14. So everyone’s bashing Lewis for his comments about picking up the baton and saying he thinks he would’ve been friends with the great man if he was alive?

    I’ve seen comments that Senna would never be seen with him and all sorts….. So who remembers the comments of Senna’s sister at the Autosport awards in 2007?

    “He reminds me of Aryton as a pilot and also a good man, we can see this in his eyes and his face”


    Can’t get much more backing than that

    1. Senna’s sister is not Senna. And just because she sees some of her brother’s skill behind the wheel in Hamilton doesn’t necessarily mean that Senna would want to hang out with Lewis.

      And anyway, Senna would probably be a high-ranking politician in Brazil by now (e.g. President) and have no time for such shenanigans.

  15. Romain’s face looks like someone died. I hope it’s not Renault Sport.

  16. tgu (@thegrapeunwashed)
    18th September 2015, 7:48

    This made me smile –

    “In the era of the blown exhaust Renault was probably the best and most advanced (engine supplier) in Formula One. All of these achievements get forgotten way too fast, and I truly hope that they will stay in the sport.”

    Perhaps the reason Renault didn’t get a lot of credit is that Christian Horner spent every spare minute bemoaning Renault’s lack of HP? They can’t have it both ways!

  17. Didn’t they put a fourth engine into Rosberg’s car?

    “The uncertainty means that Rosberg will therefore take his fourth power unit of the season for the Marina Bay race, which will be to the updated specification that was introduced at Monza.”

  18. All the top drivers who have had periods of dominance, whether it be Sebastian Vettel or Michael Schumacher or whoever, they have all been in top teams with great cars. So people need to get over that

    There are some, like me, who are enjoying this period of dominance. The best driver in the best car. Man and machine in perfect harmony. Isn’t that what F1 is about? Excellence. Mercedes Benz should not be faulted because other teams aren’t doing a better job, not should Lewis be faulted because Nico is not up to standard.

    1. I agree completely

    2. I disagree completely.

    3. So I hope you enjoy these excellent, inch-perfect performances that gave us thrilling and exciting races this and last year.

  19. Some interesting apparently sourced rumours doing the rounds linking Vandoorne with a McLaren seat next year. I am fully expecting Jenson to leave, but I think most were expecting Magnussen to be his natural successor. I am sure we will hear more as the weekend develops.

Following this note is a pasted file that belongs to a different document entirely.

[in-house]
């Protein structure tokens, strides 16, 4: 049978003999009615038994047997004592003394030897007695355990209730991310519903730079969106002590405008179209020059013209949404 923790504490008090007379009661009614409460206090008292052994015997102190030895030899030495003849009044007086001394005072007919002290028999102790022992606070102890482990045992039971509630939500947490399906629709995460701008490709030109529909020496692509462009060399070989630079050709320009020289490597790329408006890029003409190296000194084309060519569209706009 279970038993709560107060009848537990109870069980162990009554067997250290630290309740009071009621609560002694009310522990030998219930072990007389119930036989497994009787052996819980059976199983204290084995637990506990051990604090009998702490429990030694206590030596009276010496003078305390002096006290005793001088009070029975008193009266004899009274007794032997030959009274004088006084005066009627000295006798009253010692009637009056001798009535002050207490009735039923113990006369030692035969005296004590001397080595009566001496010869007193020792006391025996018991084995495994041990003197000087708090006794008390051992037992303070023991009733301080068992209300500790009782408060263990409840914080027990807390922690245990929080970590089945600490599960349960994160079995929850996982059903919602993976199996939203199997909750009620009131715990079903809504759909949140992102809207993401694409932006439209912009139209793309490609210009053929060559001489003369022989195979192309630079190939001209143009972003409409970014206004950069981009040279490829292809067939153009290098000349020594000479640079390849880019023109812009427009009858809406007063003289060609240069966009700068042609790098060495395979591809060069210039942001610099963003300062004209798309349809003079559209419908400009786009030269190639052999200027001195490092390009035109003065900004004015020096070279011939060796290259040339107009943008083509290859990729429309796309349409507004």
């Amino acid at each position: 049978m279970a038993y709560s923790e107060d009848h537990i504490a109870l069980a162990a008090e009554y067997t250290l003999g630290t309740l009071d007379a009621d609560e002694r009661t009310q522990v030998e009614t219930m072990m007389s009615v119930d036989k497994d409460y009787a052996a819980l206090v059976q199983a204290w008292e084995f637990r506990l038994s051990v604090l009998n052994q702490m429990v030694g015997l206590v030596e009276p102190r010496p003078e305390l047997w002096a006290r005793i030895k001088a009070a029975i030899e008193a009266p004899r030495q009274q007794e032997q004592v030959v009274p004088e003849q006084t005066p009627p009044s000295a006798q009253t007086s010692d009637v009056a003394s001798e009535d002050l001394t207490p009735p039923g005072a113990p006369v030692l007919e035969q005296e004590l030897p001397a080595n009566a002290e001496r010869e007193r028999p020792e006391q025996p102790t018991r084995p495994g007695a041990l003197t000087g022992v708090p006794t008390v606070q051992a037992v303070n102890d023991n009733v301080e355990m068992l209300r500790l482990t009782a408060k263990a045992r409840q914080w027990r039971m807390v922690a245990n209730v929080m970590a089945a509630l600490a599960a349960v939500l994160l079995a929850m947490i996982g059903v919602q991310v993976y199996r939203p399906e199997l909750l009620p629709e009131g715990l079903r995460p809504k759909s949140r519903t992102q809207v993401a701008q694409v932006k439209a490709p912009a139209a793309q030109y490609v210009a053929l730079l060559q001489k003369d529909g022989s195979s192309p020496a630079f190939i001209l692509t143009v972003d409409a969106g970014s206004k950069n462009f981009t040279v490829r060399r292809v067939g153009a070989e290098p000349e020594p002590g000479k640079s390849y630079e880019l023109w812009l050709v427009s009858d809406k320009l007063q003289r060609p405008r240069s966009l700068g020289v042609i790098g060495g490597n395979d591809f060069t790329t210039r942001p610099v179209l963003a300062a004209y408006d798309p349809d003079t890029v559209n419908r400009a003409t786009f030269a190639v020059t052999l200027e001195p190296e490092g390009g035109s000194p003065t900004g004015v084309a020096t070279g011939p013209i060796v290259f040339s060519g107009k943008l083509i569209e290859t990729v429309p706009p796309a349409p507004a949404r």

1. I prefer to listen to facts not rumours. I think putting Magnussen or Vandoorne in the McLaren wouldn’t be a good move for either of them. If the McLaren is way off the pace again next year it would do little for their confidence. McLaren would be better sticking with JB for another year to get things sorted before bringing in one of the youngsters. If JB does leave I’d like to see him join MW at Porsche!

      1. ColdFly F1 ( @coldfly ) (@)
        18th September 2015, 9:47

        putting Magnussen or Vandoorne in the McLaren wouldn’t be a good move for either of them. If the McLaren is way off the pace again next year it would do little for their confidence.

        I totally disagree! @chrisr1718.
        It might do little for their confidence, but then they might not be the right material for F1.
        I want to see up and coming talent in lesser cars first (e.g. Vettel, Biancchi, Verstappen) where they can show that they have something special. If starting in a laeding car then people will always wonder how much it is the car and how much it is the driver (IMHO that is still one of the reasons some people are somewhat critical of LH!)

        1. @coldfly I agree with you, and it’s worth noting that Vandoorne won’t be able to drive in GP2 next year (if he wins it), and a second year of doing nothing would kill Magnussen’s career. I think they’ve got to sacrifice one of their two juniors, or lend him out, and promote the other. But their last two youngsters (Perez and Magnussen) prove McLaren need to give faith and backing to their drivers, they can’t all be Hamilton.

        2. Cold fly – that’s because no one can look beyond his 2007 arrival and see you don’t have to say words like ‘if he wins it’ because he won it all – sometimes in impossible circumstances.

          And, God forbid, he even used a manual gearbox!

  20. While we’re on the subject of records, I want to address some criticisms I hear from time to time about my position in Mercedes and our performance as a team at the moment.

    People sometimes say things like, ‘Well, he’s in the best team with the best car – of course he’s winning.’

    When I hear that, I think to myself that they are kind of missing the point.

    All the top drivers who have had periods of dominance, whether it be Sebastian Vettel or Michael Schumacher or whoever, they have all been in top teams with great cars. So people need to get over that.

    Motorsport is not like tennis or golf where results are solely down to the athlete.

    But there are still significant differences between the drivers. They might only be a tenth of a second in terms of lap time, but in our world that is worth a lot of money.

    Teams spend millions to find that amount of time in the cars.

    1. @matt You are right, the point is, the best drivers, tend to gravitate to the best teams, as both search for the ultimate prize. Senna had his time when McLaren dominated in the late 80’s, Schumacher with Ferrari in the early 00’s, and Vettel as well. I judge drivers’ abilities not by how much they win by, but how they end up in the position they did, Schumi built up the Ferrari team, Vettel won a race in a Toro Rosso, Lewis nearly won the WDC in his rookie season, these are all factors that make these drivers stand out.